Sunday, 18 October 2015

Beach Bum

The pants I was threatening to make in my last post have finally materialised. In fact, I've already worn them twice. 

The cotton seersucker is a little lightweight for pants, but as I plan to wear them walking on the beach and such like, they'll do very nicely. And they're a fabulous summer colour.

I was trying out Style pattern No 2991 (1980) to see how the fit would work. Pants are notoriously hard to get right and I really don't know the first thing about fixing the problems. I'm now resolved to book a private session at Geelong's newly-opened sewing school for a measure and fit.

The pattern is a size 12 which is designed for a 24 inch (61 cm) waist, which I had aged twenty-five. Now, four children and forty-four years later my waist is 27 ½ so I gained a little extra fabric by using only one dart on each quarter instead of two. I cut the waist a bit wider too and somehow, in spite of a few fittings along the way, it's a trifle roomy, but comfortable.

The waist is high in the style of the 1980s which I wasn't wrapped in but, having worn them twice, I appreciate the comfort factor. I've worn them each time with a cotton sweater so the waist is not on view.

This pattern is a little deep in the crutch for my particular nether region but I don't think it's noticeable.

The fabric has a subtle pattern of flowers and butterflies the latter of which all sit the same way up. Not a soul in the world would notice if some of them were standing on their heads—except me, that is. Adding to the cutting-out issue was a limited length of fabric. To cut out a pair of pants with a one-way print, you really need twice your length. I only had 73 inches (185 cm) to play with.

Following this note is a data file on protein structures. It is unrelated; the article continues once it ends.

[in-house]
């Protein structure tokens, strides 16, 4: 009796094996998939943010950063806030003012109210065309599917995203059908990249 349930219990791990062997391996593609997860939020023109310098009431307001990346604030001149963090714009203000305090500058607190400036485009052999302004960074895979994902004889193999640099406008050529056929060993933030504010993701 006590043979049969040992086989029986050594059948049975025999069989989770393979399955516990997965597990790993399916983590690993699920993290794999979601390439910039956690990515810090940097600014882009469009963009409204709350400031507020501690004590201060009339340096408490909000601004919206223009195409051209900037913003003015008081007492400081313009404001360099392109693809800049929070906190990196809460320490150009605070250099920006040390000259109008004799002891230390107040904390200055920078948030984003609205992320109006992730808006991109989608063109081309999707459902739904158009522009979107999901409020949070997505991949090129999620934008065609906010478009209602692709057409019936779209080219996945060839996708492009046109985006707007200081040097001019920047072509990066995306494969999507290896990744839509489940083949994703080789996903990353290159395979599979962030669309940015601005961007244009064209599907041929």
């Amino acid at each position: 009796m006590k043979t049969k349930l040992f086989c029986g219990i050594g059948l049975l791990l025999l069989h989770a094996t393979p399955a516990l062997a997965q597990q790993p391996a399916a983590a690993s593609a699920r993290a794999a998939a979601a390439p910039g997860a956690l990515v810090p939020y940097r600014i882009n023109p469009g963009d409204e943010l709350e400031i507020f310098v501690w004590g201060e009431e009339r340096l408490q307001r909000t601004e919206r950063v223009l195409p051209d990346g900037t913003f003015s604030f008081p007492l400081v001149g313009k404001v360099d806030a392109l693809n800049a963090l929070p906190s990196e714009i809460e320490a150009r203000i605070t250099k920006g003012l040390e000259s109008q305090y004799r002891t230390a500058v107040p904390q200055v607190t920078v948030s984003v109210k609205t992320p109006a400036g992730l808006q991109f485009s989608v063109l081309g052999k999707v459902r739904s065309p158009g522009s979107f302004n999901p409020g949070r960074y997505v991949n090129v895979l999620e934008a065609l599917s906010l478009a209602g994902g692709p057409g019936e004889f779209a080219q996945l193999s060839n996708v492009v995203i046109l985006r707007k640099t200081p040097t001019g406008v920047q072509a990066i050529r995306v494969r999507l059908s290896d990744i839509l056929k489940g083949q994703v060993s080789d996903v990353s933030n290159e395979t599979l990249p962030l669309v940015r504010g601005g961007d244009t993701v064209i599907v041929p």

I circumvented the problem by cutting each front leg in two separate pieces so there is an angled and top-stitched join just below the knee. This rough drawing shows the pattern piece layout.

So, a solution to the shortage of fabric morphs into a feature, I always like that.

While the fit of these pants may not pass inspection by the trouser-tailoring police, I'm still pretty happy with them for knock-around summer gear. And for a $1.50 outlay for the fabric, whose complaining?

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